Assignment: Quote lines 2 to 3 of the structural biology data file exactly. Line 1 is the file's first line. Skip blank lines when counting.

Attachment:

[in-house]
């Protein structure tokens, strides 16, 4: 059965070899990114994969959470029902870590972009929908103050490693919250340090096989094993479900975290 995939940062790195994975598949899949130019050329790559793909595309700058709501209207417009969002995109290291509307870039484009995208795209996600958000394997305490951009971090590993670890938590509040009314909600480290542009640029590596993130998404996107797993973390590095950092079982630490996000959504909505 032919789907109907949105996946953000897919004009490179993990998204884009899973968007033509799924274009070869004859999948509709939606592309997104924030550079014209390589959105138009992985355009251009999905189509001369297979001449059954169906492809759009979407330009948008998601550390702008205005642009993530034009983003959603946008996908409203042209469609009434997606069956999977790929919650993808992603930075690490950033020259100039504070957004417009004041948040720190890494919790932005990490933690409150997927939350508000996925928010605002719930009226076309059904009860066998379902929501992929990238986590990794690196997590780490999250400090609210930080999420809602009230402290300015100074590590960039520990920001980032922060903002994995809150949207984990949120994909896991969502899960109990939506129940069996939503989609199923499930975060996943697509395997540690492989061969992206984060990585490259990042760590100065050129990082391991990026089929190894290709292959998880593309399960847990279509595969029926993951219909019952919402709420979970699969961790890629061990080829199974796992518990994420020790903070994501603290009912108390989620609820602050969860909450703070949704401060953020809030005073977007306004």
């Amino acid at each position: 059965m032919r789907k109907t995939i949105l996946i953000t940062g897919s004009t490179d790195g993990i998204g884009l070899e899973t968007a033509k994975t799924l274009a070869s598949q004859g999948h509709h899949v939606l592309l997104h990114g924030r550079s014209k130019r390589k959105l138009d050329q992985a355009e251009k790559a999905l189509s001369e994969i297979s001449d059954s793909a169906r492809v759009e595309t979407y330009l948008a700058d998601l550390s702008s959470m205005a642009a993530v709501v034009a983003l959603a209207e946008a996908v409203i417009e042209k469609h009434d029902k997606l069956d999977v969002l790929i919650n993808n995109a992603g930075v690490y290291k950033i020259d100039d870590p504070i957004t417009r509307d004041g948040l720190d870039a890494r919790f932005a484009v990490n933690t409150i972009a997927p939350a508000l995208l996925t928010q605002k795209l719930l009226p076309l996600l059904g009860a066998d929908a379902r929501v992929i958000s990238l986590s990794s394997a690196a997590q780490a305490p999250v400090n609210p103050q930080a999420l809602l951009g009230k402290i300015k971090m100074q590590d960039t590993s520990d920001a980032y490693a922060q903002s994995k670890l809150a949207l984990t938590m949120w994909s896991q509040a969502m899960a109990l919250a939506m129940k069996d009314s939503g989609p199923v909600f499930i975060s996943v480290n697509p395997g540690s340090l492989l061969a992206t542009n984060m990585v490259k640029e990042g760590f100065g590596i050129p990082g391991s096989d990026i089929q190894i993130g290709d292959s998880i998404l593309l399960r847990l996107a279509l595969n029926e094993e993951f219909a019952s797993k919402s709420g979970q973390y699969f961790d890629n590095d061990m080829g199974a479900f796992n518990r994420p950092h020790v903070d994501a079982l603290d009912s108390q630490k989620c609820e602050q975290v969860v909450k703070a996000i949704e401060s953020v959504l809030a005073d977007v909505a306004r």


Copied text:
């Protein structure tokens, strides 16, 4: 059965070899990114994969959470029902870590972009929908103050490693919250340090096989094993479900975290 995939940062790195994975598949899949130019050329790559793909595309700058709501209207417009969002995109290291509307870039484009995208795209996600958000394997305490951009971090590993670890938590509040009314909600480290542009640029590596993130998404996107797993973390590095950092079982630490996000959504909505 032919789907109907949105996946953000897919004009490179993990998204884009899973968007033509799924274009070869004859999948509709939606592309997104924030550079014209390589959105138009992985355009251009999905189509001369297979001449059954169906492809759009979407330009948008998601550390702008205005642009993530034009983003959603946008996908409203042209469609009434997606069956999977790929919650993808992603930075690490950033020259100039504070957004417009004041948040720190890494919790932005990490933690409150997927939350508000996925928010605002719930009226076309059904009860066998379902929501992929990238986590990794690196997590780490999250400090609210930080999420809602009230402290300015100074590590960039520990920001980032922060903002994995809150949207984990949120994909896991969502899960109990939506129940069996939503989609199923499930975060996943697509395997540690492989061969992206984060990585490259990042760590100065050129990082391991990026089929190894290709292959998880593309399960847990279509595969029926993951219909019952919402709420979970699969961790890629061990080829199974796992518990994420020790903070994501603290009912108390989620609820602050969860909450703070949704401060953020809030005073977007306004």
């Amino acid at each position: 059965m032919r789907k109907t995939i949105l996946i953000t940062g897919s004009t490179d790195g993990i998204g884009l070899e899973t968007a033509k994975t799924l274009a070869s598949q004859g999948h509709h899949v939606l592309l997104h990114g924030r550079s014209k130019r390589k959105l138009d050329q992985a355009e251009k790559a999905l189509s001369e994969i297979s001449d059954s793909a169906r492809v759009e595309t979407y330009l948008a700058d998601l550390s702008s959470m205005a642009a993530v709501v034009a983003l959603a209207e946008a996908v409203i417009e042209k469609h009434d029902k997606l069956d999977v969002l790929i919650n993808n995109a992603g930075v690490y290291k950033i020259d100039d870590p504070i957004t417009r509307d004041g948040l720190d870039a890494r919790f932005a484009v990490n933690t409150i972009a997927p939350a508000l995208l996925t928010q605002k795209l719930l009226p076309l996600l059904g009860a066998d929908a379902r929501v992929i958000s990238l986590s990794s394997a690196a997590q780490a305490p999250v400090n609210p103050q930080a999420l809602l951009g009230k402290i300015k971090m100074q590590d960039t590993s520990d920001a980032y490693a922060q903002s994995k670890l809150a949207l984990t938590m949120w994909s896991q509040a969502m899960a109990l919250a939506m129940k069996d009314s939503g989609p199923v909600f499930i975060s996943v480290n697509p395997g540690s340090l492989l061969a992206t542009n984060m990585v490259k640029e990042g760590f100065g590596i050129p990082g391991s096989d990026i089929q190894i993130g290709d292959s998880i998404l593309l399960r847990l996107a279509l595969n029926e094993e993951f219909a019952s797993k919402s709420g979970q973390y699969f961790d890629n590095d061990m080829g199974a479900f796992n518990r994420p950092h020790v903070d994501a079982l603290d009912s108390q630490k989620c609820e602050q975290v969860v909450k703070a996000i949704e401060s953020v959504l809030a005073d977007v909505a306004r």